Even now, Ian’s fingers were moving, forming another tactile spell. When he rounded a corner, another duo of guards lunged at him. This time, he knocked them unconscious before they even touched him, whistling as he hopped over them, too.
He went through another five guards using magic before he entered a sacramental chamber. I’d been murdered on enough altars to know one when I saw it. This was on a raised stone dais, with a mummified-looking body on top of it. A black horn as long as a broadsword rested on top of the remains. Its tip was sharp while its hilt was as wide as my forearm. African bull kudu, I guessed, judging by the horn’s double-curves in the middle. In ancient cultures, they’d often been used as weapons.
A quartet of new guards sprang out from the back of the altar. They circled Ian with the precision of hardened soldiers. Ian raised his hand, fingers weaving another spell. They must have realized what he was doing, because they abandoned their formation to lunge at him.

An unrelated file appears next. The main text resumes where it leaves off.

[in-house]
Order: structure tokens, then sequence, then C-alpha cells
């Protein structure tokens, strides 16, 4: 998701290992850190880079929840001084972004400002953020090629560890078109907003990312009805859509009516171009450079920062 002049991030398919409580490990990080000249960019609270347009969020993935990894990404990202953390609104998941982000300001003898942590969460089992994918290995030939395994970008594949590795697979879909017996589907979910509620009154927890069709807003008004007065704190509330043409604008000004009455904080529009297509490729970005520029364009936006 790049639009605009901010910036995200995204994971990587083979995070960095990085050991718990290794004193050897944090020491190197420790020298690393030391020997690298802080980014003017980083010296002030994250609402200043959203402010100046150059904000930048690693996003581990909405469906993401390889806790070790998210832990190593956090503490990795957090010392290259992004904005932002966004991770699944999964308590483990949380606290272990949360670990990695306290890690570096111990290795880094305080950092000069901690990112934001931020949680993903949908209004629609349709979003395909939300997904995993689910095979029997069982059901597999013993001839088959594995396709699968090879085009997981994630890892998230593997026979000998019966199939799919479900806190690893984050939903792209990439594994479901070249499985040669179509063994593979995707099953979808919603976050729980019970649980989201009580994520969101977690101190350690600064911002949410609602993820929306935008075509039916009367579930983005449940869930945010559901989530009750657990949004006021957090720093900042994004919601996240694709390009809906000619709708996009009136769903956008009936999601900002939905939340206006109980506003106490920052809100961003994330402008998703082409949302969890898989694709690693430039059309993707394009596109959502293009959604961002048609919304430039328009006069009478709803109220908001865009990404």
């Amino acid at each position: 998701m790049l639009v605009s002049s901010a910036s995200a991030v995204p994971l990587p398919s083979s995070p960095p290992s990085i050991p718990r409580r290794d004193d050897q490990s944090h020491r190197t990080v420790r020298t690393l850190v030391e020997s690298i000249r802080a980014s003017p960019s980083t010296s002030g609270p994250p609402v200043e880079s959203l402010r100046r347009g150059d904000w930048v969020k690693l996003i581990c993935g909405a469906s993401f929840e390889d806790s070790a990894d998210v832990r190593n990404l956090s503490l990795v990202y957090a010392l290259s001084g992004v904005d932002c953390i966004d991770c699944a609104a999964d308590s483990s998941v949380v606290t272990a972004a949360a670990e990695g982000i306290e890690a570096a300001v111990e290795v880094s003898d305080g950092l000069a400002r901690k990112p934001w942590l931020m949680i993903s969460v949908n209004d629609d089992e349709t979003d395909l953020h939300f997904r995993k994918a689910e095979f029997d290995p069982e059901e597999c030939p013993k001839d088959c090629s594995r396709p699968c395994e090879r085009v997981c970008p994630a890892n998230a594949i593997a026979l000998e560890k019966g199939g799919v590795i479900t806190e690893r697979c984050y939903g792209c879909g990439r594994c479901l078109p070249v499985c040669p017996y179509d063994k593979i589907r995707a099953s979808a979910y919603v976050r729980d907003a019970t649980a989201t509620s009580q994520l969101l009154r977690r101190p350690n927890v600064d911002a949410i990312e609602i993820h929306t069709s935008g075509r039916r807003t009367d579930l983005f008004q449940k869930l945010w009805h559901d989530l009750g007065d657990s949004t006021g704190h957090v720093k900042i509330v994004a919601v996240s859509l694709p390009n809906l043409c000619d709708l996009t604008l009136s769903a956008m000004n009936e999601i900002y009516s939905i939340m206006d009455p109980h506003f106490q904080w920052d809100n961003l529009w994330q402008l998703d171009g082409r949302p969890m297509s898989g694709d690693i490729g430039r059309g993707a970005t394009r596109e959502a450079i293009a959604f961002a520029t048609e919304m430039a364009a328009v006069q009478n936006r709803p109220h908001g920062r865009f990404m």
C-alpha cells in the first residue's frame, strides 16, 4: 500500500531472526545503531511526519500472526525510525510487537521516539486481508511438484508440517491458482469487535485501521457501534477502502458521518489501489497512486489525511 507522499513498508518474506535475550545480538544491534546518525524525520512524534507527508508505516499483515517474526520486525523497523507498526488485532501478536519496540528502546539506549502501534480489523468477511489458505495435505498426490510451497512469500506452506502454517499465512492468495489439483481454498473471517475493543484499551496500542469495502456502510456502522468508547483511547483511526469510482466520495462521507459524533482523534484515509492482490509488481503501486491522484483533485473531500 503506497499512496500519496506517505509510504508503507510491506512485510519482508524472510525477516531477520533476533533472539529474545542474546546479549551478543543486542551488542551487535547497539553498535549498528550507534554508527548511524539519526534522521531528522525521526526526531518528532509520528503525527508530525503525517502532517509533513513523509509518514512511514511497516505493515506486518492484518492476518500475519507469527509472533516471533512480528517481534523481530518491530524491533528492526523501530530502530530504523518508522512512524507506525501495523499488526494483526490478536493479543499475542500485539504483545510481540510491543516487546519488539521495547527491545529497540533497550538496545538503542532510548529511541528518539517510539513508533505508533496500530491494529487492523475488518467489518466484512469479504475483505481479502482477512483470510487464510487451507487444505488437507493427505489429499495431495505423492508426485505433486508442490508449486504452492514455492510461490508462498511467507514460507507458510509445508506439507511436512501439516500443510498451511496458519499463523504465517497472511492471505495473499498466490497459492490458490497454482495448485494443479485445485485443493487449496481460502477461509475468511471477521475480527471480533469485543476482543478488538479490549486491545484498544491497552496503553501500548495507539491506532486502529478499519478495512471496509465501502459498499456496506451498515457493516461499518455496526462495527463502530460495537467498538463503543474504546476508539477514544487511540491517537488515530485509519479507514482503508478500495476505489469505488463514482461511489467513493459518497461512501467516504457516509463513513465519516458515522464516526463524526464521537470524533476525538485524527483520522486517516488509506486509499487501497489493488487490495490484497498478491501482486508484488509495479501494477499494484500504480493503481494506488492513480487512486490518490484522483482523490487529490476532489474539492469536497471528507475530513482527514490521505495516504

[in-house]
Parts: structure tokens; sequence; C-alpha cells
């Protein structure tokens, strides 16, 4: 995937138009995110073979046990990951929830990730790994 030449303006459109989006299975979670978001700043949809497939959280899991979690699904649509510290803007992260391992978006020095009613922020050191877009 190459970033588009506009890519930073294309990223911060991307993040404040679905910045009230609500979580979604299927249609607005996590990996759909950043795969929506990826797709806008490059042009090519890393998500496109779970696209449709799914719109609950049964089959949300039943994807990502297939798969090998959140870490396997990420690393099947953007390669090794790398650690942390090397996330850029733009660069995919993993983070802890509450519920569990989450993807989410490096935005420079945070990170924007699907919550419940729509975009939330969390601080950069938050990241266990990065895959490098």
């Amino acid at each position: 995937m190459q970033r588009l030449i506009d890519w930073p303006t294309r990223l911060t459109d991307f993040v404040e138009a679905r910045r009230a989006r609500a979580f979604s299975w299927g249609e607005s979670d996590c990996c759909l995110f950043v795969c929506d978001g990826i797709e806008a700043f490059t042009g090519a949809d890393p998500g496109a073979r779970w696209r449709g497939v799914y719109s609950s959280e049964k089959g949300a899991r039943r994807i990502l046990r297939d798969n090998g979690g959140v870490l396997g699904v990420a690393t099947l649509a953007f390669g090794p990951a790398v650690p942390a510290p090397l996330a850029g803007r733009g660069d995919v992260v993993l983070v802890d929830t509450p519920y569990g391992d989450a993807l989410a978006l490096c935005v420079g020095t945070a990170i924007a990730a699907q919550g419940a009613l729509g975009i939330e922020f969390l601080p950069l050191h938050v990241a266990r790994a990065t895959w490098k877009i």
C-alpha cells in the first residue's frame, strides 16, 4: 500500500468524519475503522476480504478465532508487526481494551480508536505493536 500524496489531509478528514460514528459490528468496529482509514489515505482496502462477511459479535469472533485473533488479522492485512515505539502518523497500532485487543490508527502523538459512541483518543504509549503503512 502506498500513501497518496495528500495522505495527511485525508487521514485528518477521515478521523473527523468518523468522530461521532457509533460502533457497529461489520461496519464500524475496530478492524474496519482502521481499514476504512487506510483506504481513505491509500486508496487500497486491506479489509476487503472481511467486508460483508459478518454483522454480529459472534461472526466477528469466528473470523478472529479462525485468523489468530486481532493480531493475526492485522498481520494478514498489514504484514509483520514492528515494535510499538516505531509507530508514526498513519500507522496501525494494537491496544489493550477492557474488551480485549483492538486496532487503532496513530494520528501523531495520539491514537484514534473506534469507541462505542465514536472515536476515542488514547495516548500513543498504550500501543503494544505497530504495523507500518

Ian flung the spell, then stopped, knocking only three of the four guards down. He stared at the fourth with his hand still raised.
“Timothy?” he asked in disbelief.
All I saw was a muscled male form coated entirely Ashael’s blood, but when he spoke, he also sounded stunned. And British.
“Ian? That you, mate?”
“A better question,” Ian said, sounding angry now, “is why you’ve let me and the rest of your mates believe you’re dead!”